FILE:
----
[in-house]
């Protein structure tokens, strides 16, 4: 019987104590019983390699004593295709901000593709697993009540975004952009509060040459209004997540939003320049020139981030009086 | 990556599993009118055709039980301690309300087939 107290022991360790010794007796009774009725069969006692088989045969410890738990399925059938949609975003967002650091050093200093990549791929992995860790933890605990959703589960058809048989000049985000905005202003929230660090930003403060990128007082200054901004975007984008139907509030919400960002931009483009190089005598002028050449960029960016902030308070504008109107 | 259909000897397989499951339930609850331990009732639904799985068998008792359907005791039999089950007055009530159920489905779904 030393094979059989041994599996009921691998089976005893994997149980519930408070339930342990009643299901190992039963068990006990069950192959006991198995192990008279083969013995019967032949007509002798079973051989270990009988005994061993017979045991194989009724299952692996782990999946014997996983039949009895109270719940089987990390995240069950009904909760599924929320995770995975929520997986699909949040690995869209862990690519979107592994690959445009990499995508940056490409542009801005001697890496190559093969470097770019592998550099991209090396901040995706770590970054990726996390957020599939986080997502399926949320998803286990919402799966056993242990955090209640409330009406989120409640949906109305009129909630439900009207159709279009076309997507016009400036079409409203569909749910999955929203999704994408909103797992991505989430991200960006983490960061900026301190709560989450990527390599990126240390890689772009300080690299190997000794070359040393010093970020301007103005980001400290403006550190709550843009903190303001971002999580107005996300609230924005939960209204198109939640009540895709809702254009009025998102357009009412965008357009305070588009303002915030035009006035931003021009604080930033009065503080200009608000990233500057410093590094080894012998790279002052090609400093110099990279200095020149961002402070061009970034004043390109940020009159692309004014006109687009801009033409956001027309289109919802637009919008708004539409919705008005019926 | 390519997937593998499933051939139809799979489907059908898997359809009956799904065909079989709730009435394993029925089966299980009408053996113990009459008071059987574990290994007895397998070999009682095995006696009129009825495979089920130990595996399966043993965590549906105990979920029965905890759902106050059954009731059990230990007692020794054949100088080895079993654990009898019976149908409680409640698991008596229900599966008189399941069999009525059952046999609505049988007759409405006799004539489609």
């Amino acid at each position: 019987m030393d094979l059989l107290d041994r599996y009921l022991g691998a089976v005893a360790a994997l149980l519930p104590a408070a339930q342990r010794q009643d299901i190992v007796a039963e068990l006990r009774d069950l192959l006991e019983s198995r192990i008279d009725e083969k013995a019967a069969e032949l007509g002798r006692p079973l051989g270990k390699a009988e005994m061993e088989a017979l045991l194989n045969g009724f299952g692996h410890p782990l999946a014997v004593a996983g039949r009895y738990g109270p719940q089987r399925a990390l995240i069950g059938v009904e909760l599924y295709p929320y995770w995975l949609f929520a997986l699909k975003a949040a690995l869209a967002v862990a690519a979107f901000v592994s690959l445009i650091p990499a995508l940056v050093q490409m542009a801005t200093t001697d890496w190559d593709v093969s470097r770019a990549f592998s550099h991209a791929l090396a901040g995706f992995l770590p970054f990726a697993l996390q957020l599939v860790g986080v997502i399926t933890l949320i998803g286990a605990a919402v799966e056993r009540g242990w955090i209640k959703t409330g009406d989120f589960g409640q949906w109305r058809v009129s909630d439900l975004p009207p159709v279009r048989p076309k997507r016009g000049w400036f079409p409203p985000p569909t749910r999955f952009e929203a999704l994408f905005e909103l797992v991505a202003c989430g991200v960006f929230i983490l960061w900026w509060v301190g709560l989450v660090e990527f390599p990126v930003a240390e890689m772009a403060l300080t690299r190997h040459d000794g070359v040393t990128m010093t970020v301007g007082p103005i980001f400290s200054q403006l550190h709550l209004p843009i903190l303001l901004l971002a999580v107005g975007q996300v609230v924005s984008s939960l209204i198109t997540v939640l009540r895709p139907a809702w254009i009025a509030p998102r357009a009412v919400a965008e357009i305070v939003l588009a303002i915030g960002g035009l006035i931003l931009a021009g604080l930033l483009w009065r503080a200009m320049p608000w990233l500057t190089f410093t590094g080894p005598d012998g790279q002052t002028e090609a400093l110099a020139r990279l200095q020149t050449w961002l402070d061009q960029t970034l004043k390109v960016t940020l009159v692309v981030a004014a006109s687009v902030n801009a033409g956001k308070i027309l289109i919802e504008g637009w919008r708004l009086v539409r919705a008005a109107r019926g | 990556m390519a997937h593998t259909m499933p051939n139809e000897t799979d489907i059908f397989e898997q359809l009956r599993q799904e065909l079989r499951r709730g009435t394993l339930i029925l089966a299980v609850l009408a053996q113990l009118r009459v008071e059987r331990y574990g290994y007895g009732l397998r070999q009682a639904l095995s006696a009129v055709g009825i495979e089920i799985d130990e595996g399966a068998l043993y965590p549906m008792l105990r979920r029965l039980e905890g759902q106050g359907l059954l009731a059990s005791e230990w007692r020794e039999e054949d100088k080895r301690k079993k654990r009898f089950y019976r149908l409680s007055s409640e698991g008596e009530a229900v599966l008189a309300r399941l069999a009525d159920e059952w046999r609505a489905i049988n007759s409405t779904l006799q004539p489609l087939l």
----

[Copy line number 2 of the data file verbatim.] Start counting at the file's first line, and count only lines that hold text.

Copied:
């Protein structure tokens, strides 16, 4: 019987104590019983390699004593295709901000593709697993009540975004952009509060040459209004997540939003320049020139981030009086 | 990556599993009118055709039980301690309300087939 107290022991360790010794007796009774009725069969006692088989045969410890738990399925059938949609975003967002650091050093200093990549791929992995860790933890605990959703589960058809048989000049985000905005202003929230660090930003403060990128007082200054901004975007984008139907509030919400960002931009483009190089005598002028050449960029960016902030308070504008109107 | 259909000897397989499951339930609850331990009732639904799985068998008792359907005791039999089950007055009530159920489905779904 030393094979059989041994599996009921691998089976005893994997149980519930408070339930342990009643299901190992039963068990006990069950192959006991198995192990008279083969013995019967032949007509002798079973051989270990009988005994061993017979045991194989009724299952692996782990999946014997996983039949009895109270719940089987990390995240069950009904909760599924929320995770995975929520997986699909949040690995869209862990690519979107592994690959445009990499995508940056490409542009801005001697890496190559093969470097770019592998550099991209090396901040995706770590970054990726996390957020599939986080997502399926949320998803286990919402799966056993242990955090209640409330009406989120409640949906109305009129909630439900009207159709279009076309997507016009400036079409409203569909749910999955929203999704994408909103797992991505989430991200960006983490960061900026301190709560989450990527390599990126240390890689772009300080690299190997000794070359040393010093970020301007103005980001400290403006550190709550843009903190303001971002999580107005996300609230924005939960209204198109939640009540895709809702254009009025998102357009009412965008357009305070588009303002915030035009006035931003021009604080930033009065503080200009608000990233500057410093590094080894012998790279002052090609400093110099990279200095020149961002402070061009970034004043390109940020009159692309004014006109687009801009033409956001027309289109919802637009919008708004539409919705008005019926 | 390519997937593998499933051939139809799979489907059908898997359809009956799904065909079989709730009435394993029925089966299980009408053996113990009459008071059987574990290994007895397998070999009682095995006696009129009825495979089920130990595996399966043993965590549906105990979920029965905890759902106050059954009731059990230990007692020794054949100088080895079993654990009898019976149908409680409640698991008596229900599966008189399941069999009525059952046999609505049988007759409405006799004539489609």